Park’s comments are not criminal

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Park’s comments are not criminal

A conservative civic group has pressed charges against Park Chang-shin, a senior member of the Catholic Priests’ Association for Justice, for violating National Security Law with his remarks demanding President Park Geun-hye step down and siding with North Korea during a Mass condemning the government. I looked up the text of the priest’s controversial sermon on the Internet.

Park lamented that the country’s democracy has been ruined by irregularities committed during the last presidential election by the National Intelligence Service. He declared that the lives of the working class, ordinary people, and farmers were being oppressed by the illegitimate governing power. The same power is attacking opponents and critics as pro-North Korea.

He said the propaganda campaign against so-called pro-North Korea forces was riding on escalated tensions with the North. It is critical to seek reconciliation and exchanges with North Korea, but the government instead is exacerbating hostility and tensions and is building security to silence criticism and opposition against it. At the end of the sermon, the priest cited the case of North Korea’s attack on Yeonpyeong Island as the fallout of political abuse of military tensions.

Everyone in the country knows that there are suspicions over the National Intelligence Service organizing a smear campaign by posting over a million comments online disparaging opposition party candidates during the last presidential race. The Ministry of Patriots and Veterans Affairs and the Ministry of Defense’s Cyber Warfare Command division are also accused of being pulled into the online operation. The president has the obligation to defend democracy. Yet President Park has not made any sincere efforts to uncover the truth behind the allegations of organized administrative intervention in the last election. She and her government are instead suspected of suppressing the prosecution’s investigation into the case. The liberal priest demanded Park step down after emphasizing the wrongdoing and lack of responsible action from the president and the government.

But the ruling Saenuri Party, some media and conservative organizations focused entirely on his remarks on Yeonpyeong Island to underpin the radical pro-North Korea stance of the progressive group of Catholic priests. Park did not deny the legitimacy of the Northern Limit Line, nor did he claim North Korea’s attack on Yeonpyeong Island was just.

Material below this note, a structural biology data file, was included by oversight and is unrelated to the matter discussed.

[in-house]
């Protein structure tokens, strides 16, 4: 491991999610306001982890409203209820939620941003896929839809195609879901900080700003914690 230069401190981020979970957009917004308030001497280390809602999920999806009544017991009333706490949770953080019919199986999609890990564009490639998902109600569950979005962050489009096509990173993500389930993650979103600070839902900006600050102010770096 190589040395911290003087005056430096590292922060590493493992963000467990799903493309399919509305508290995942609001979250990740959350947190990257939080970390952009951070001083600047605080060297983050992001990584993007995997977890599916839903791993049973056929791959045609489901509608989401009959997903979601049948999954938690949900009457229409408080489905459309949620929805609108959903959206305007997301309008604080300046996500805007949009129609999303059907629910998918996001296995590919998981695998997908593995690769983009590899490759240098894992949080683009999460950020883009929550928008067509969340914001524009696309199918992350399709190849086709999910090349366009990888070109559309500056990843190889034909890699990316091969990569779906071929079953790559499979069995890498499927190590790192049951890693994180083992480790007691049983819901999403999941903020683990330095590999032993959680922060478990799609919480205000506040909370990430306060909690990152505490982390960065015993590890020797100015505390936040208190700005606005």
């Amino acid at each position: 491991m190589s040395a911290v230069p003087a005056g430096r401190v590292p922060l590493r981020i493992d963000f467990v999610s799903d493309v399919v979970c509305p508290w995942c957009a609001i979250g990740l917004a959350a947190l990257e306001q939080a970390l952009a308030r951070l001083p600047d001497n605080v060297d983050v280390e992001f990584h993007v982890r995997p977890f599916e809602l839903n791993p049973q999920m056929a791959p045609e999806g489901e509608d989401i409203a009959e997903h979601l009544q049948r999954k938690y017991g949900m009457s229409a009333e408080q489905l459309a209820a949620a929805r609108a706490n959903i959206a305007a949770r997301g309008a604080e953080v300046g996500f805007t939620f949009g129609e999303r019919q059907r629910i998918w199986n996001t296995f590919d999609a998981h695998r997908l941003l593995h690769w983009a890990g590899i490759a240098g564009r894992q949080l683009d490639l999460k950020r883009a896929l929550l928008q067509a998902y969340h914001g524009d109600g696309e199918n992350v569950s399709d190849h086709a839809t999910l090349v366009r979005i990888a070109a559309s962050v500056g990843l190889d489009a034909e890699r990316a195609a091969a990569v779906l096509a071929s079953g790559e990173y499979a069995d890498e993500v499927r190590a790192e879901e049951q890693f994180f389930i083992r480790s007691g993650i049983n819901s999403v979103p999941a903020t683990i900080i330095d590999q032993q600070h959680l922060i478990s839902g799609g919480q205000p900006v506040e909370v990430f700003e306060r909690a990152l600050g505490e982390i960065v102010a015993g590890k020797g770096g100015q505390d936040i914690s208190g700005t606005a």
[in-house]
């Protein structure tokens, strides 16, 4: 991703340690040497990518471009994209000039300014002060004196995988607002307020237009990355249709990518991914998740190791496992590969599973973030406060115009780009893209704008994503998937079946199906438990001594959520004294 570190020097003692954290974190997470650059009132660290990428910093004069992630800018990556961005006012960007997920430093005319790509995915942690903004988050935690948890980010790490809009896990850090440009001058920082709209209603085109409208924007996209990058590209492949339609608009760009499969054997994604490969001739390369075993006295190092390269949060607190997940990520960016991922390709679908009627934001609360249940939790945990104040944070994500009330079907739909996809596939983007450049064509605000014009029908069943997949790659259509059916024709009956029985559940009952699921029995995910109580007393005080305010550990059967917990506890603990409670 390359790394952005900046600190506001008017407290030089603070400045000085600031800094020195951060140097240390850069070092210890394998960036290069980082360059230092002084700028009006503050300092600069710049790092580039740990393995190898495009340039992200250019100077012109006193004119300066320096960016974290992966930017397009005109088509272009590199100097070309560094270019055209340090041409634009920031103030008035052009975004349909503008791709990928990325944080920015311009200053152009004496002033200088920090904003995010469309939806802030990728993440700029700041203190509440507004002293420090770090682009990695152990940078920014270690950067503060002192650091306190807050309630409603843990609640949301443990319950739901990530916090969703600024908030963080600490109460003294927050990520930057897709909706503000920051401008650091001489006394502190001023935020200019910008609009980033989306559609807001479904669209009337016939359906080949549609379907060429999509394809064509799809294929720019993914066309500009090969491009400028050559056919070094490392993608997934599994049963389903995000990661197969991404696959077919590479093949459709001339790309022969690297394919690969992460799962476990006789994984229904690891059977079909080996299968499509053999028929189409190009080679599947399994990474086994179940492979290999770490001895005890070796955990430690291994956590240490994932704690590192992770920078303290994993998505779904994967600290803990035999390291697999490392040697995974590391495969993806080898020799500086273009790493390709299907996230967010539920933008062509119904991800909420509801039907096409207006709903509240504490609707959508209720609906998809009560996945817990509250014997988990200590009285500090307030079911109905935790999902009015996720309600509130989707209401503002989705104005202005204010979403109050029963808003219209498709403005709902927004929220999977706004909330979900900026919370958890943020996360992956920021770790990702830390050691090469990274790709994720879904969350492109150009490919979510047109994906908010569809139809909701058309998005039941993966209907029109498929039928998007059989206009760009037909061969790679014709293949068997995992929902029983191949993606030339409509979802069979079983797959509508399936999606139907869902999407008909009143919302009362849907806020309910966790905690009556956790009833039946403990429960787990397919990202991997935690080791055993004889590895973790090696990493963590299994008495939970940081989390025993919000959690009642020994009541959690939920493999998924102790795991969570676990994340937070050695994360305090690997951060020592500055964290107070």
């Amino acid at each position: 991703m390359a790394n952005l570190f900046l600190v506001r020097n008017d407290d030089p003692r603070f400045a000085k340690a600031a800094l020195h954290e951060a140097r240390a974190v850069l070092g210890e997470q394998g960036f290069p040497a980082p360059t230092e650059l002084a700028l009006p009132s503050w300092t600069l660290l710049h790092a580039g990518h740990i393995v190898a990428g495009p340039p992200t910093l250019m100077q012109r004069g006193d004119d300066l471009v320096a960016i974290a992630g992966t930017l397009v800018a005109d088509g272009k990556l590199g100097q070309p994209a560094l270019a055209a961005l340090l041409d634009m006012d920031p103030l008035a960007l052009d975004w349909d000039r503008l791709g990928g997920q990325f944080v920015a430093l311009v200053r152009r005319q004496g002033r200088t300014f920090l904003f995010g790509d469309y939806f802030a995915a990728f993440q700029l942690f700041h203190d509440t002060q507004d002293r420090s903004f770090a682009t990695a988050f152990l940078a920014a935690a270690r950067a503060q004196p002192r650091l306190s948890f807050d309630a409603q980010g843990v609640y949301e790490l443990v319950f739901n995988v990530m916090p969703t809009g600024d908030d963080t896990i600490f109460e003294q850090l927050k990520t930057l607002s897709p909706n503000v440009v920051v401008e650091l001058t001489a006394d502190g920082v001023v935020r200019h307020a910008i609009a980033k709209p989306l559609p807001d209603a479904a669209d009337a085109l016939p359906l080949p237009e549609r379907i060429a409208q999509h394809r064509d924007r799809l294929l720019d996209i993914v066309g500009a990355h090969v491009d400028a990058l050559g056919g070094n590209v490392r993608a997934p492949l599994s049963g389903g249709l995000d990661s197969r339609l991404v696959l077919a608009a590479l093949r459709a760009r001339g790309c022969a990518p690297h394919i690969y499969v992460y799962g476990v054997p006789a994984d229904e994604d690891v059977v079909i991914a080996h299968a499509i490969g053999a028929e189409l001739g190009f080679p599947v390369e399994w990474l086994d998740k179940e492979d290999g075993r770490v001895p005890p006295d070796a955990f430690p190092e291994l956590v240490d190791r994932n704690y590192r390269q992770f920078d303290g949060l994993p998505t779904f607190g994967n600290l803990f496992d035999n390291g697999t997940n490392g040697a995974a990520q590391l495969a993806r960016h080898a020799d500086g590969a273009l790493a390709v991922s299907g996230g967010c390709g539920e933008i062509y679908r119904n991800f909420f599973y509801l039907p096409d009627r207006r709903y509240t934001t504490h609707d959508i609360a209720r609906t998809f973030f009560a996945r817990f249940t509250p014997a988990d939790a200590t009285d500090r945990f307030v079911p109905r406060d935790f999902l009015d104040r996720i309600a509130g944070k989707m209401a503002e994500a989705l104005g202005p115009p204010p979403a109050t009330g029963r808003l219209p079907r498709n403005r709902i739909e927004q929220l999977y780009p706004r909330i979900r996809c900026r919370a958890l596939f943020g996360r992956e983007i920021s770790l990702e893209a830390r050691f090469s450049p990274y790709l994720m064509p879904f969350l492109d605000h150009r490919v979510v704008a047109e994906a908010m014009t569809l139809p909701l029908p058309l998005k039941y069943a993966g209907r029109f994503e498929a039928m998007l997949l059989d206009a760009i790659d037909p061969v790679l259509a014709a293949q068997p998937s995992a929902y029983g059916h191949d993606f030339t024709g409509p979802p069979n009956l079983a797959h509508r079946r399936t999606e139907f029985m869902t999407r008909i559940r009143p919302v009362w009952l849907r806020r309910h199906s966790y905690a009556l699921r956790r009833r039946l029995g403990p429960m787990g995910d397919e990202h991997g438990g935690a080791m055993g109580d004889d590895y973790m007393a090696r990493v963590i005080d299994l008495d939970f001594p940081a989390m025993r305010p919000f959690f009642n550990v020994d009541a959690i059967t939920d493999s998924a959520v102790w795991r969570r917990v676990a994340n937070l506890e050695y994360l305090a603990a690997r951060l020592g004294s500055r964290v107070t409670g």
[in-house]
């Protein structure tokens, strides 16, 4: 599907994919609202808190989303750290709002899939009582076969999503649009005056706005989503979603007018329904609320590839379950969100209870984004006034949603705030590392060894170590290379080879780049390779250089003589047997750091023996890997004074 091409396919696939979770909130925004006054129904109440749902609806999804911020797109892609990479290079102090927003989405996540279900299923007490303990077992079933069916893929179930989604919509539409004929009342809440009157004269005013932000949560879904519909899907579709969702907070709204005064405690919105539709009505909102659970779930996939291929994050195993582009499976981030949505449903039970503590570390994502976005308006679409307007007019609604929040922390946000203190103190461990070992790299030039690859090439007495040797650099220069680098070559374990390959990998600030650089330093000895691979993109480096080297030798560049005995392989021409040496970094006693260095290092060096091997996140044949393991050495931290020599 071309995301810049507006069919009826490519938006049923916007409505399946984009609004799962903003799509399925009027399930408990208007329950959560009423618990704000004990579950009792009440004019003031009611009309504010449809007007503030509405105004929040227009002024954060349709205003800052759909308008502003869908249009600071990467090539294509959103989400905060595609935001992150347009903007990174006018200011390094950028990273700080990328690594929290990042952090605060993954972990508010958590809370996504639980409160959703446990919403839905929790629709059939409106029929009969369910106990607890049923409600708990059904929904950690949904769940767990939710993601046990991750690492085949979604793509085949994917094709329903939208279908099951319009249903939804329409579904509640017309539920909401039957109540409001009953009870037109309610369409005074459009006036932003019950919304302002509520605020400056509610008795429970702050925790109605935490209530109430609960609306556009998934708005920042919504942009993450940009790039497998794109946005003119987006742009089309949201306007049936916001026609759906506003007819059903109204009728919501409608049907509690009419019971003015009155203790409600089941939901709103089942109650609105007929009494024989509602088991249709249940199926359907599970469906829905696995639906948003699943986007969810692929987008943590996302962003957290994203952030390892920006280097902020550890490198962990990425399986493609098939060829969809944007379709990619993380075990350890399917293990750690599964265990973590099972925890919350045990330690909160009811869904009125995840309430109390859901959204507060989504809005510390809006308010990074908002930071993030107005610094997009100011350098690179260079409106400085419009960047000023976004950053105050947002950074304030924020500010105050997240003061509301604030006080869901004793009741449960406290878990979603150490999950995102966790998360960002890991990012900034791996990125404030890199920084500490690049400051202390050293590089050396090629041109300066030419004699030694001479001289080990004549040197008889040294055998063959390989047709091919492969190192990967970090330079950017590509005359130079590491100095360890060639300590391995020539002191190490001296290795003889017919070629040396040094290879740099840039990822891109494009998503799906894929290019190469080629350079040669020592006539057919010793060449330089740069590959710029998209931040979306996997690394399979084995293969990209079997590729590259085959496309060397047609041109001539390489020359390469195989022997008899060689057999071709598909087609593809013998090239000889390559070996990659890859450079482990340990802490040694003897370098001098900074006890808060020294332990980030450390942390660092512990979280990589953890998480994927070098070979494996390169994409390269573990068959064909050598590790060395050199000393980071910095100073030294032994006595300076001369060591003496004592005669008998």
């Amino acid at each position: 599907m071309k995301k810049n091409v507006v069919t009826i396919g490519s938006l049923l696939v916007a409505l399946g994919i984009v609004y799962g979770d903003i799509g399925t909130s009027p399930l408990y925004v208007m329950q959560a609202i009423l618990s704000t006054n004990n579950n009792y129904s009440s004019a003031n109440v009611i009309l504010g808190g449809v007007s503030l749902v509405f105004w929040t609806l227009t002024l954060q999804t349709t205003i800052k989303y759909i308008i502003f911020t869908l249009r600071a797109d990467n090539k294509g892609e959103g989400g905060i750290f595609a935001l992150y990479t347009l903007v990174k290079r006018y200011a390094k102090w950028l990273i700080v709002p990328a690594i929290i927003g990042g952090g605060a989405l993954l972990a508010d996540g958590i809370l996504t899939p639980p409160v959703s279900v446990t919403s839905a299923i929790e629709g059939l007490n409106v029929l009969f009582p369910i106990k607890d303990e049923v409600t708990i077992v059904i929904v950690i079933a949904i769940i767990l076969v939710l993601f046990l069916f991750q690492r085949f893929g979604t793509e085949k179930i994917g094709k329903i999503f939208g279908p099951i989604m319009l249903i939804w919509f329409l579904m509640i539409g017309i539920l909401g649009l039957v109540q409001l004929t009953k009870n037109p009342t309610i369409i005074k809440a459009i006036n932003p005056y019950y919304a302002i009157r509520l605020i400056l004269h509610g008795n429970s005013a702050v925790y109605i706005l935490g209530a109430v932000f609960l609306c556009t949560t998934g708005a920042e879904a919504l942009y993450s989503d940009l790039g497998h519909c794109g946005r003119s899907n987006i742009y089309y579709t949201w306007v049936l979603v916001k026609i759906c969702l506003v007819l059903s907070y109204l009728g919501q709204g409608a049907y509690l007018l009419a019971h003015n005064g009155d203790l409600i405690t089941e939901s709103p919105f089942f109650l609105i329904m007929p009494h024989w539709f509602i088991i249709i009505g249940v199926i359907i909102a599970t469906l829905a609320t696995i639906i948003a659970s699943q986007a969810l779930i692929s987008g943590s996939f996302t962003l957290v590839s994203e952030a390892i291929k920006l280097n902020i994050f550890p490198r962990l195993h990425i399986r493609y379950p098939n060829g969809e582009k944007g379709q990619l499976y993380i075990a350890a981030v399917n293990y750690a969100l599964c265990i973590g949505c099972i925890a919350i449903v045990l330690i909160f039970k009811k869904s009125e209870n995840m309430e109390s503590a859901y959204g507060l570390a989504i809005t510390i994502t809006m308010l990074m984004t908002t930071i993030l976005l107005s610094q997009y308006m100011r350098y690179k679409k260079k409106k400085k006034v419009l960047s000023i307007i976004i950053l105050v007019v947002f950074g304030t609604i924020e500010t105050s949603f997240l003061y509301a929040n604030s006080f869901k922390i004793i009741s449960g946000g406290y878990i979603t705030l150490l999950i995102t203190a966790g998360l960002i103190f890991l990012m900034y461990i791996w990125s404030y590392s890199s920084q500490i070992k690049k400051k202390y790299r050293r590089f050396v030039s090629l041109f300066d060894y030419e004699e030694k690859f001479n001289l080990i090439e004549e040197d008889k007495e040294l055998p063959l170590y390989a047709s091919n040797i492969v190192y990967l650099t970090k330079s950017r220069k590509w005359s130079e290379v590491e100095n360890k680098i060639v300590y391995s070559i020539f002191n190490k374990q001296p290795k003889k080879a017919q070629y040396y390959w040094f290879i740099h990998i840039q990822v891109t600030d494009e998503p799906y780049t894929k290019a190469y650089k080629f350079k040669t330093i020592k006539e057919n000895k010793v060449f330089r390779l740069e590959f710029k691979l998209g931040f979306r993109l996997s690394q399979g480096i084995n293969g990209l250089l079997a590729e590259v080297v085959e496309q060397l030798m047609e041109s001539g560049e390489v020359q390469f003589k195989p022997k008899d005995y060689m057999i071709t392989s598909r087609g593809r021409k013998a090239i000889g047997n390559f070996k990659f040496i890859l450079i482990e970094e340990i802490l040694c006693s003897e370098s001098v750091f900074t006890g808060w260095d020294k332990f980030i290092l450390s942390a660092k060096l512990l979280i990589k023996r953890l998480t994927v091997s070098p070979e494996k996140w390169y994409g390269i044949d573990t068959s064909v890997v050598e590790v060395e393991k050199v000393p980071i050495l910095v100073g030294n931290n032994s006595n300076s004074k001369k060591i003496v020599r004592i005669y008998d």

The waters near the maritime border in the West Sea have always been a stage for conflict with North Korea. He made the remark to question why South Korea and the United States had to provoke North Korea by holding joint military drills in the disputed area. But the Saenuri Party and conservative groups went on to distort the tone of Park’s remarks to claim he had condoned North Korea’s attack on South Korean territory. It is conventional witch-hunting trick to quench anti-government opinion.

His remarks in no way violated the National Security Law. The law defines it a crime to praise and carry out activities promoting anti-government organizations with a clear purpose to undermine the country’s basic order of free democracy. Park has not made any remark praising and promoting anti-government organizations, nor has he denied the constitutional order of free democracy. The state prosecution has the duty to investigate when criminal charges are made. But it can turn down the suit when it deems that the act does not fit a criminal category. There is no sense in investigating the criminality of Park’s comments. The prosecution would be dancing to witch-hunting drums if it embarks on this investigation.

Civilian criticism should not be oppressed and stigmatized as pro-North Korea. Instead the government should pay heed to the criticism and voices of concern from the civilian and religious sector.

Translation by the Korea JoongAng Daily staff.

*The author is a professor at Sogang University Law School.

By Lee Ho-joong
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